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Using a Pour-Over Will in Estate Planning

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Written by Troy Werner

Troy Werner has been an indispensable asset to The Werner Law Firm since joining in 2009, providing exceptional legal service to its clients.

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POSTED ON: September 8, 2020

A pour-over will is an estate planning document built to ensure that anything in your estate that has not been funded into your living trust before your death is automatically funded into your trust afterwards. Pour-over wills exist to generally to prevent having assets outside of the trust after death. If one is building an […]

A pour-over will is an estate planning document built to ensure that anything in your estate that has not been funded into your living trust before your death is automatically funded into your trust afterwards. Pour-over wills exist to generally to prevent having assets outside of the trust after death.

If one is building an estate plan centered around the use of a trust, then the absence of a pour-over will might leave neglected or recently-acquired assets outside of any real estate plan, thereby making them subject to local intestate law (by which assets are usually distributed to the next of kin).

Given that using a trust sometimes requires a pour-over will, it makes sense to question the usefulness of a trust over a generic last will and testament. But trusts carry a distinct advantage over wills, one that, for certain people, makes an additional safety net such as a pour-over will worth it.

Why You Might Use a Living Trust

A trust is an agreement between three parties, wherein the creator of the trust (the grantor) entrusts certain assets and funds to a second party (the trustee) on behalf of the third (the beneficiary). In estate planning terms, the unique benefit of a trust is that it allows for the distribution of anything held within the trust to the beneficiary without requiring a probate process.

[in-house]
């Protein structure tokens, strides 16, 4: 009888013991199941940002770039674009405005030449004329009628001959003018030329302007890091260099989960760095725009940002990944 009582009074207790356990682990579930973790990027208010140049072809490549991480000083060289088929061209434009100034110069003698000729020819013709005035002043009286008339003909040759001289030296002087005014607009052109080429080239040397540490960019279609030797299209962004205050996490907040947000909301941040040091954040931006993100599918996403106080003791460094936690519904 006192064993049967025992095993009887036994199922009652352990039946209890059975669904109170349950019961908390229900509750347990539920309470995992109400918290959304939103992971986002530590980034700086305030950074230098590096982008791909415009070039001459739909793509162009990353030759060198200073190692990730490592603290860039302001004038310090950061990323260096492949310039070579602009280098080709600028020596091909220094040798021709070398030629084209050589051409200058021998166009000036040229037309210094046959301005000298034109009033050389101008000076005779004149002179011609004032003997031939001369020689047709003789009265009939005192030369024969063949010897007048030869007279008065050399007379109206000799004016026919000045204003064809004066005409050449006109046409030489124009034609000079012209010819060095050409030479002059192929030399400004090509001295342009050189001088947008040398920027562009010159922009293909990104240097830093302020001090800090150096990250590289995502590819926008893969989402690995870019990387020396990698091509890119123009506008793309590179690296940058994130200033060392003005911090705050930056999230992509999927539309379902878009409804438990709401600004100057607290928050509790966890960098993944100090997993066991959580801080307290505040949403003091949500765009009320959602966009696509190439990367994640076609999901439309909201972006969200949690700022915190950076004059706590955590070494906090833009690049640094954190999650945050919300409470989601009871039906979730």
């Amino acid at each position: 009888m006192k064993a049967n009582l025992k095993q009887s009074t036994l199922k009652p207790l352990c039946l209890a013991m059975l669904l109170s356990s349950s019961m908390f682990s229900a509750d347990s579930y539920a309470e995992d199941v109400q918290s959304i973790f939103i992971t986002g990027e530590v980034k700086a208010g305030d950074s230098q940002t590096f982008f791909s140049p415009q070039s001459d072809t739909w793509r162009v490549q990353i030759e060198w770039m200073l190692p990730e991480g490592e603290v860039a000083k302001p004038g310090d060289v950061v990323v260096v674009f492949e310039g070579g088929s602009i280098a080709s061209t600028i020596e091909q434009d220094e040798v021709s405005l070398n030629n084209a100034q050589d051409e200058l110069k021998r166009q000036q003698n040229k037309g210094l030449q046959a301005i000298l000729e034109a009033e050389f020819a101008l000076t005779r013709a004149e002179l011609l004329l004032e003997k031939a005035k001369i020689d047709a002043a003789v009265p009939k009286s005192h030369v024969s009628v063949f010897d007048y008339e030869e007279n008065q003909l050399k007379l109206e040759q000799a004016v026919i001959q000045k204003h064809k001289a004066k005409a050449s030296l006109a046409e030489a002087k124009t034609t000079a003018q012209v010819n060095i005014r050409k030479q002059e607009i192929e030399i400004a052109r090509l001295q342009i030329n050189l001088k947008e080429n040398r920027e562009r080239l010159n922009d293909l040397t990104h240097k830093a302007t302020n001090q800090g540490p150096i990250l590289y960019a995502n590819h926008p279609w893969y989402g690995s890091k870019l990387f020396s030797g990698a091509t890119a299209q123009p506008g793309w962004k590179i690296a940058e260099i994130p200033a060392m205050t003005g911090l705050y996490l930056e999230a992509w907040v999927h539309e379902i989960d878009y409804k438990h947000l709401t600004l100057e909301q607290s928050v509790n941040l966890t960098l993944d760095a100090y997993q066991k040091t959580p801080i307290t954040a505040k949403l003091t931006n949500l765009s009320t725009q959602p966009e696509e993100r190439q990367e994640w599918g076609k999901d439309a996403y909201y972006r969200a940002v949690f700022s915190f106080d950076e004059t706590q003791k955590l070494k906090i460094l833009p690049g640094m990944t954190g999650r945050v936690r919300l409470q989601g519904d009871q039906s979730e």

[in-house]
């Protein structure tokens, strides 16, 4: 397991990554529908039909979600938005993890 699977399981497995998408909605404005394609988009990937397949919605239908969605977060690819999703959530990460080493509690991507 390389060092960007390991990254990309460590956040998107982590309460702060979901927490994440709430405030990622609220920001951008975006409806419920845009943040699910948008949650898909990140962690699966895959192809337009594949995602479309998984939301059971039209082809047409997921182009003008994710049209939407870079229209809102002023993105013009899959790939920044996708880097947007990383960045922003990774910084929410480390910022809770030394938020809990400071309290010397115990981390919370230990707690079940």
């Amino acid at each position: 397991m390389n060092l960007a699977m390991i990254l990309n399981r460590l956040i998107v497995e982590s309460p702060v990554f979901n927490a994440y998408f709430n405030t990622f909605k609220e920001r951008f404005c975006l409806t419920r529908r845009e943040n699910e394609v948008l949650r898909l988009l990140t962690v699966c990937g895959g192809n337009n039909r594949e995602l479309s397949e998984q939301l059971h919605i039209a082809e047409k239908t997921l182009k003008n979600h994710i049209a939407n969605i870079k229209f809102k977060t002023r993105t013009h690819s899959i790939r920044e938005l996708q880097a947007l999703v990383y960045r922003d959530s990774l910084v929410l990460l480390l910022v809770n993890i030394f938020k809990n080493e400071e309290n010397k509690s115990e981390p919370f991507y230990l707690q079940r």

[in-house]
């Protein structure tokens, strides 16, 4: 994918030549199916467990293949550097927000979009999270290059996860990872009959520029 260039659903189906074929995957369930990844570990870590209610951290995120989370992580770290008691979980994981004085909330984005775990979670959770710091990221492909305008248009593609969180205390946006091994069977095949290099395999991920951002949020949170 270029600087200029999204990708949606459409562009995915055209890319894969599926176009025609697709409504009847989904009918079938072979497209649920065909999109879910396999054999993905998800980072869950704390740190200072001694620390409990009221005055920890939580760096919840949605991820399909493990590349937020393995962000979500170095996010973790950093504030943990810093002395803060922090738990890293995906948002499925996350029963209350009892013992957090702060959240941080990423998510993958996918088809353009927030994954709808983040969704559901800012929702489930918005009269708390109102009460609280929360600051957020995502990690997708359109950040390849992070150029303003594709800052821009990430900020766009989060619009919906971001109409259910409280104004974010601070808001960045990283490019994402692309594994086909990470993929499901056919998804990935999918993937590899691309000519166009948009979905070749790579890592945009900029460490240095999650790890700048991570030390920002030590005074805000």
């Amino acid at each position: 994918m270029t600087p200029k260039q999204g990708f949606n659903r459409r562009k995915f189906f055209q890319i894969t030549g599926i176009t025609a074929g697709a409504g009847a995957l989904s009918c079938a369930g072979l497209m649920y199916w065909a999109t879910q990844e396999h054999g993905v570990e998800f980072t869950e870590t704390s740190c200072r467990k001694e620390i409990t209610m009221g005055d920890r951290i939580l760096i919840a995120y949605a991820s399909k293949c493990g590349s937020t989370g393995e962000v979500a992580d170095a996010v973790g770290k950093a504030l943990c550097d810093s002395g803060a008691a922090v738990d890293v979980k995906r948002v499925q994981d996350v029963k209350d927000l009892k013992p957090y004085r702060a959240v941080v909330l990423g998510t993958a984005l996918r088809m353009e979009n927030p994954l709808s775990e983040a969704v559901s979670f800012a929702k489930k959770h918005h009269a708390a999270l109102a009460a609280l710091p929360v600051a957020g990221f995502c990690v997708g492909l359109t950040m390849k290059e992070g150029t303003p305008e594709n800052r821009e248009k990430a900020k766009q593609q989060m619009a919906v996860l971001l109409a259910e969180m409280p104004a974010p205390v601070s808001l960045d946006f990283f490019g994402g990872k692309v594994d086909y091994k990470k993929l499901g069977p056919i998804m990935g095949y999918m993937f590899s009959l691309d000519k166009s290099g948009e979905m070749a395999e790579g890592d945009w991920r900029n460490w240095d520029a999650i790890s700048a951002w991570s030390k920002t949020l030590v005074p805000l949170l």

This is because upon a trust’s creation, anything funded into the trust is no longer completely owned by the trust’s grantor. A revocable living trust allows a grantor to exercise greater control over the trust’s contents than an irrevocable living trust, but for all intents and purposes, a trust is a process by which assets are transferred by a grantor to a beneficiary through the trustee, and that process begins while the grantor is still alive.

Probate exists usually to legitimize a will and ensure that anything that belonged to the decedent is properly and legally distributed to their heirs, either as per their legitimate instructions, or as per local intestate law. However, because a trust allows a grantor to separate themselves from their property and initiate its transfer long before they die, anything in a trust no longer needs to pass through probate to be legally transferred.

The same goes for a few other examples of beneficiary designation, such as in certain forms of property amended with a transfer on death deed, as well as accounts marked payable on death, and any retirement accounts and life insurance accounts with named beneficiaries. These designations allow for these assets and funds to immediately transfer to the beneficiary without first requiring a probate process to officiate everything.